In a recent podcast with my friend and fellow blogger from Phoebe’s Pure Food I talked about the diversity of German cuisine as opposed to the common stereotype of sausage, sauerkraut and beer. Phoebe asked me whether there is a condiment that’s used all over the Germany. I had to think hard for a moment, then I said, “Vanilla sugar”.
Vanilla sugar is ubiquitous in German baking and desserts. It comes in two variations: Vanillinzucker, which is sugar flavored with synthesized vanillin, an aromatic substance derived from conifers, and Vanillezucker, the real thing, which contains vanilla beans and is sold as Vanillezucker or Bourbonvanillezucker in Germany.
In my book I was reluctant to use vanilla sugar because it is not widely available in the United States. Fortunately, in many baking recipes it can be substituted with vanilla extract.
But German desserts are a different matter. Using vanilla extract is just not the same. There is nothing like a homemade vanilla sauce or pudding with little specks of real vanilla in it. Vanilla pudding and vanilla sauce are the sweet staples of German desserts. Red fruit pudding (Rote Grütze) or Baked Apples (Bratäpfel) without vanilla sauce? Unthinkable.
It is quick and simple to make your own intensely flavored vanilla sugar with ground vanilla and sugar. And, if like me you are using lots of vanilla sugar, it is much more economical than store-bought products.
Some recipes for vanilla sugar call for just mixing the vanilla bean powder and let it sit so the sugar absorbs the vanilla flavor. Instead, I process the sugar and the vanilla together in the food processor. This gives the sugar an intense vanilla flavor right away, and pulverizes any larger bits that might be contained in the ground vanilla.
Back when I was still living in Germany, I always reached for Vanillepudding or Vanillesoße sachets from the supermarket. In the United States, out of necessity, I started making both from scratch, turning a handicap into an advantage, or, as you say in German, “aus der Not eine Tugend gemacht” – no artificial ingredients nor additives, just milk, organic cornstarch, vanilla, and a moderate amount of sugar.
I usually make vanilla pudding and vanilla sauce with a whole vanilla bean, splitting the bean in half to scrape out the seeds, and heating it with the milk. A few weeks ago I came across a recipe by the German food blogger brotbackliebeundmehr who makes her own vanilla pudding powder. I adapted her formula but just like for my vanilla sugar, I used ground vanilla instead of whole beans. At first I was a bit reluctant to add turmeric for color but just a tiny pinch won’t affect the flavor, and it gives the pudding a nice yellow tint.
There will be chunky apple sauce with vanilla sauce for dessert tonight. Did I say before that I love vanilla pudding and vanilla sauce?
German recipes often specify commercial vanilla sugar in number of packages/sachets. One sachet weighs 8 grams, which equals about two (US) teaspoons.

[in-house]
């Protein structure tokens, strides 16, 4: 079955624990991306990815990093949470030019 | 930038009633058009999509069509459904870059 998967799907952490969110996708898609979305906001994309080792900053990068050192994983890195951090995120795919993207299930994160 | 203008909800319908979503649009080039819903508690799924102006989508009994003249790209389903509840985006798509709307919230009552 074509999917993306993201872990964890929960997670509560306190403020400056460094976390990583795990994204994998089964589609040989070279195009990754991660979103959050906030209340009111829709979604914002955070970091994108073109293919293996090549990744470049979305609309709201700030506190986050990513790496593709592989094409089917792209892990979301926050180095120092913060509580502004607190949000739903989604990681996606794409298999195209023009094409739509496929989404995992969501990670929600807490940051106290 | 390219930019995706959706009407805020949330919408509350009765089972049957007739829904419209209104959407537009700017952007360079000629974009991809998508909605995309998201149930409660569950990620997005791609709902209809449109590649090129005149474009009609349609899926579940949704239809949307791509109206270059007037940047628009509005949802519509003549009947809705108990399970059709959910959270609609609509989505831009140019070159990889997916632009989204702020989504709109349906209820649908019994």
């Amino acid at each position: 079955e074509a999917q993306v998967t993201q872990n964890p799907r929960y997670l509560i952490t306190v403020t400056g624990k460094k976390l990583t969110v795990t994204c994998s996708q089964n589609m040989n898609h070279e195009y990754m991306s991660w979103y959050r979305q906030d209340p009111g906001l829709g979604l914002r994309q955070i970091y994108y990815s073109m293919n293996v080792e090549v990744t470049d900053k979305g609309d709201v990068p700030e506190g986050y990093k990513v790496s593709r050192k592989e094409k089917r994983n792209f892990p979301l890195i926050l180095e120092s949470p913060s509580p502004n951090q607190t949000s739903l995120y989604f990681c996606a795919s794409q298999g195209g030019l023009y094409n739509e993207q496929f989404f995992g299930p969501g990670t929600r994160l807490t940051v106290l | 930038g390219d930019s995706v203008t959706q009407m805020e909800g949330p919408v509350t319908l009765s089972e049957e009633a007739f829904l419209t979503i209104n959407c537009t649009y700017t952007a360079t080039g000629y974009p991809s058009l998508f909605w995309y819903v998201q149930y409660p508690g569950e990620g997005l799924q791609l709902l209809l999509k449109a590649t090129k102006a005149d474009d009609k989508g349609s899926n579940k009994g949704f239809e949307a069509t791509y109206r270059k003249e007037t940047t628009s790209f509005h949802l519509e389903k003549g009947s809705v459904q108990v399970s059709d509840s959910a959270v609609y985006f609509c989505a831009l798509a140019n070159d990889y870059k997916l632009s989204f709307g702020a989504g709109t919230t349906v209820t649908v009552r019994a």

2 heaping teaspoons ground vanilla bean powder
¾ cup (150 g) sugar
1. Put the vanilla bean powder and the sugar in the food processor and process until the sugar is fragrant and has a light tan color. Make sure to insert the food processor pusher into the tube, or cover the opening with a piece of paper towel, and stand back so you won’t inhale the fine dust.
2. Store in an airtight container away from direct sunlight. The vanilla sugar keeps for two years or more.
Makes ¾ cup
Vanilla Pudding & Vanilla Sauce Mix
Adapted from brotbackliebeundmehr
Vanilla beans keep almost indefinitely but cornstarch has a best by date so check your cornstarch package and make a note of the expiration date.
1 cup (120 g/4 ounces) organic cornstarch
1 tablespoon + 1 teaspoon ground vanilla bean powder
1. Put the cornstarch and the ground vanilla in the food processor and process until the cornstarch is fragrant and has a light tan color. Make sure to insert the food processor pusher into the tube, or cover the opening with a piece of paper towel, and stand back so you won’t inhale the fine dust.
2. Store in an airtight container away from direct sunlight.
Adapted from my book Spoonfuls of Germany
3 egg yolks
3 tablespoons sugar
1 tablespoon vanilla pudding & sauce mix (see recipe above)
1½ cups (375 ml) 2% or whole milk
1 tiny pinch turmeric (optional)
Additional heavy cream or milk
1. In a small bowl, stir the egg yolks with the sugar and the vanilla pudding & sauce mix until smooth.
2. Heat the milk with a pinch of turmeric in a saucepan to the point of almost boiling. Strain through a fine sieve and return the milk to the pan. If omitting the turmeric, no need to strain the milk.
3. Quickly stir in the pudding mix and return the pan to the heat. Cook over low heat for a couple of minutes until the sauce thickens, whisking constantly. Make sure that the sauce does not boil vigorously, or the eggs will curd. Remove from the heat and pour in a heatproof bowl.
4. To prevent the pudding from forming a skin, place a piece of cling wrap directly on top. Alternatively, let the pudding cool while stirring often, and blend it briefly with an immersion blender to smoothen it.
5. Refrigerate until well chilled. Whisk the pudding well before serving and add a bit of milk or heavy cream for extra smoothness.
Makes about 2 cups
2 egg yolks
2 to 3 tablespoons sugar, to taste
2 tablespoons vanilla pudding & sauce mix (see recipe above)
1 cup (250 ml) 2% or whole milk
1 pinch turmeric (optional)
Additional heavy cream or milk
Follow the directions for Vanilla Sauce above.
Makes about 1½ cups